Sunday, May 26, 2013


Refactoring is a common technique in the day-to-day work of a software engineer. It is crucial for producing readable, extensible, and maintainable code in large projects. If you are a user of Eclipse, then you are probably familiar with its various refactoring capabilities that allow you to safely make sweeping changes to a codebase. Eclipse is one of the most commonly used integrated development environments (IDEs) due to the prevalence of Java and, as such, produces a lot of data about how people refactor. This study done in 2009 analyzes data collected by Eclipse and other sources to reveal some interesting facts about refactoring and tools for doing so. Here are some of the highlights:
  • The developers building refactoring tools don't refactor in the same way as "normal" users. As expected, those building the tools use the complex refactorings more frequently. For the average person, "rename" constitutes the majority of their usage (myself probably included).
  • People typically refactor in "batches." That is, there will often be multiple refactorings of the same kind performed in short succession. Interestingly, this appears to not be true for the "move" tool, as the average batch of that has just one refactoring, perhaps because you typically move what is already a cohesive group all at once.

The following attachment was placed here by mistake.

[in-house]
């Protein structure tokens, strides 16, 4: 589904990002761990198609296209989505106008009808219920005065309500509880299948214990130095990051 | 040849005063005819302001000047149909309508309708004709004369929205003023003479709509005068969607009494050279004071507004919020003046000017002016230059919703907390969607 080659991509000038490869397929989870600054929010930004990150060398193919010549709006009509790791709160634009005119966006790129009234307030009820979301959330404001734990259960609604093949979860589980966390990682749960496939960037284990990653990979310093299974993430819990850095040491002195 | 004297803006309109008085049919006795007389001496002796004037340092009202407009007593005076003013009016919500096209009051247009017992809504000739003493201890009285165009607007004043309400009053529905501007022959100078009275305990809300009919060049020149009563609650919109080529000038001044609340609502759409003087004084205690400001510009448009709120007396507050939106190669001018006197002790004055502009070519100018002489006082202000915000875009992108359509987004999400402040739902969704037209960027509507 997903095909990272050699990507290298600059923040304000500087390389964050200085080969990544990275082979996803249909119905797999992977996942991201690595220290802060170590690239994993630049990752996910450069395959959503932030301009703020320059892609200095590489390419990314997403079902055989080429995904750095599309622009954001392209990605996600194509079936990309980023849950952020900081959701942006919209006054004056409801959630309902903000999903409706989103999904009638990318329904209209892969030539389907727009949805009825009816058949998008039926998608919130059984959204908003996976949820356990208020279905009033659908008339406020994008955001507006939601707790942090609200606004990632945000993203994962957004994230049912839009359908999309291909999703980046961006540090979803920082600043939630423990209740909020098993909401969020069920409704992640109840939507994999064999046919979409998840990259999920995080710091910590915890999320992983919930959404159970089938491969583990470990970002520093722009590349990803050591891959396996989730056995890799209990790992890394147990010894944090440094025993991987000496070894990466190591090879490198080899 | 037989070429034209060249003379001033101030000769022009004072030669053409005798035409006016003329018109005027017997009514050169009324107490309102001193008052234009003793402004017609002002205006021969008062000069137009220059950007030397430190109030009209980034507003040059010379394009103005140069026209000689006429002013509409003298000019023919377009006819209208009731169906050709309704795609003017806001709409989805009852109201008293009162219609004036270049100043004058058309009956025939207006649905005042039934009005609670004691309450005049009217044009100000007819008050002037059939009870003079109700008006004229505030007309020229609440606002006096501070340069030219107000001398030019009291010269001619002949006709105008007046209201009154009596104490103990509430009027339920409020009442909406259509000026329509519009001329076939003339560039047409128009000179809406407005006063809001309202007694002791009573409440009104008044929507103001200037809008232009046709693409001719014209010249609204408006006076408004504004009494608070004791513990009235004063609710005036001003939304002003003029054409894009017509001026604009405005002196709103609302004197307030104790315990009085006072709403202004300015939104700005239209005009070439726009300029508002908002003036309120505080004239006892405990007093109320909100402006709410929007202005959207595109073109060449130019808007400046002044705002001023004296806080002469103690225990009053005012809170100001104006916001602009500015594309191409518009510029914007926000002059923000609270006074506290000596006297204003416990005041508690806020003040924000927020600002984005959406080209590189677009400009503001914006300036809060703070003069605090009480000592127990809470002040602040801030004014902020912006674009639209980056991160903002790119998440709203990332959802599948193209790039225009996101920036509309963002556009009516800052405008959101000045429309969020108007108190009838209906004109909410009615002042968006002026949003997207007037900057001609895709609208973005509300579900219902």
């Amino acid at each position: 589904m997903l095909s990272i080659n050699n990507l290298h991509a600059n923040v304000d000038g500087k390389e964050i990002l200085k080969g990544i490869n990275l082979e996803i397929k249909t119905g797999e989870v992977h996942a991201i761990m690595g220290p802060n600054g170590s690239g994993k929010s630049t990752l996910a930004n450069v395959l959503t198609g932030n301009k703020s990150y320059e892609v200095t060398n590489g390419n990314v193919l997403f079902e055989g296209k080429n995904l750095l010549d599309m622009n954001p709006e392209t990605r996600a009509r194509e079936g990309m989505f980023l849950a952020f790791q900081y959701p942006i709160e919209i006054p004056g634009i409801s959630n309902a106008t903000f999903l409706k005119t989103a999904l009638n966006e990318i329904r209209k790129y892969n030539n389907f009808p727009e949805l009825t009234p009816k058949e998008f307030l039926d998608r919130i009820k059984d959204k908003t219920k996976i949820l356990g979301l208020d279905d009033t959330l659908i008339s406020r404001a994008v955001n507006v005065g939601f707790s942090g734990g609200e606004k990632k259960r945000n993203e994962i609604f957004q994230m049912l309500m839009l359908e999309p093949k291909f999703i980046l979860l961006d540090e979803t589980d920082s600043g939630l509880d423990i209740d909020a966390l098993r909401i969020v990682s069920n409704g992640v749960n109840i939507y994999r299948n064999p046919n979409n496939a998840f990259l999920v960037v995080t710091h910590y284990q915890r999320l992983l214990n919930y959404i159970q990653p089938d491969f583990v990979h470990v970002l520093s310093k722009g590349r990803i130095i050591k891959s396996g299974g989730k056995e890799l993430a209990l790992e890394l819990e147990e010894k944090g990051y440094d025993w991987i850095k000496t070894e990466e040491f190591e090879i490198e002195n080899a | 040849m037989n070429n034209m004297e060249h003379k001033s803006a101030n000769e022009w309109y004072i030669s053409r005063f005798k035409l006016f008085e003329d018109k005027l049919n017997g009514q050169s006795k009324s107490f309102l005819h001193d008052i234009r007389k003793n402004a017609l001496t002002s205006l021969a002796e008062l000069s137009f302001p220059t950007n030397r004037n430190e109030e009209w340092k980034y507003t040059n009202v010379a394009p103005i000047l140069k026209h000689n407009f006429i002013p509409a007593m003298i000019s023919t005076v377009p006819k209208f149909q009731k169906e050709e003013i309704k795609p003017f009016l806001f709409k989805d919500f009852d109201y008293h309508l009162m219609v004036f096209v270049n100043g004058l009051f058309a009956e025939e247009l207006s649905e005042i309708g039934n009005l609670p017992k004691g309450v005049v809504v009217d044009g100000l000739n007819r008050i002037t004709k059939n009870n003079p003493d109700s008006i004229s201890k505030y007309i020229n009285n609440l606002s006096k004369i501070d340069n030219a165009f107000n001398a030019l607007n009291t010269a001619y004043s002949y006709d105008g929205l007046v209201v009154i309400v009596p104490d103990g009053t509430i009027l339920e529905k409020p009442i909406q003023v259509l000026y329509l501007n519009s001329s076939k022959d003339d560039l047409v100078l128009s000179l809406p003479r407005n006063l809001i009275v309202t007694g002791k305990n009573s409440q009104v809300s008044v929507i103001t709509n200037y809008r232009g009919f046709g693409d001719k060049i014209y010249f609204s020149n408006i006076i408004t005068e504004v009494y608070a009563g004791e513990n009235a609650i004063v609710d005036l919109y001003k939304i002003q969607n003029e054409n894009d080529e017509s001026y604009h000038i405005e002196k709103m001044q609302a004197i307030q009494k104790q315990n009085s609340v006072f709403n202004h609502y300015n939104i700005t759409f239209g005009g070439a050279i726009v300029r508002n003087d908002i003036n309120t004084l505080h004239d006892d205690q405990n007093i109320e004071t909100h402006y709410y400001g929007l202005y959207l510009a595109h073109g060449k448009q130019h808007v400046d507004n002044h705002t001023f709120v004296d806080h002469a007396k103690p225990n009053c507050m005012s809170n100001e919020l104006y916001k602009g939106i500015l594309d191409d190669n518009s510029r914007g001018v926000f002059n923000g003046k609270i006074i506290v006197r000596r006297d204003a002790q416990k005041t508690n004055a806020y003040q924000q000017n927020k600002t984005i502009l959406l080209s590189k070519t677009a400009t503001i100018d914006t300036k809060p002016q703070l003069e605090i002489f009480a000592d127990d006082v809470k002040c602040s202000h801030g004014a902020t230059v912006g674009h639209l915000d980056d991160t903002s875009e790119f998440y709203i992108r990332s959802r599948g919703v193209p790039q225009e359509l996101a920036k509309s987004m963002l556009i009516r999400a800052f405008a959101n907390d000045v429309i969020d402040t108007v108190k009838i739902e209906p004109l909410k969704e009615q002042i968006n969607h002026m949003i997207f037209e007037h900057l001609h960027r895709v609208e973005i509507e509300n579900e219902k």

• Programmers do not configure refactoring tools, i.e. they tend to leave all of the default options. Unfortunately the study did not have enough information to determine why, and in my mind there are three potential reasons: the defaults could be correct for most cases, programmers may prefer to make minor modifications manually after the refactoring, and status quo bias.
  • Refactoring is often left out of commit messages and done in conjunction with other work. While this is not ideal, I will admit that I am often guilty of it. It is very common to, while working on implementing some new functionality, come across some existing code which you can refactor to make the new code easier to write. Especially if the refactoring is minor, breaking your flow in order to separate the refactoring out into a separate commit can be too much overhead.
Trying to improve the efficiency of a software engineer is a very interesting challenge. In some sense, it is a psychology problem to figure out how programmers understand code and what kinds of tools complement that understanding. As we continue reducing the cost of translating from conceptual models to code, development will become more efficient and accessible. Studies like this are important for bringing to light the important truths of how we program.

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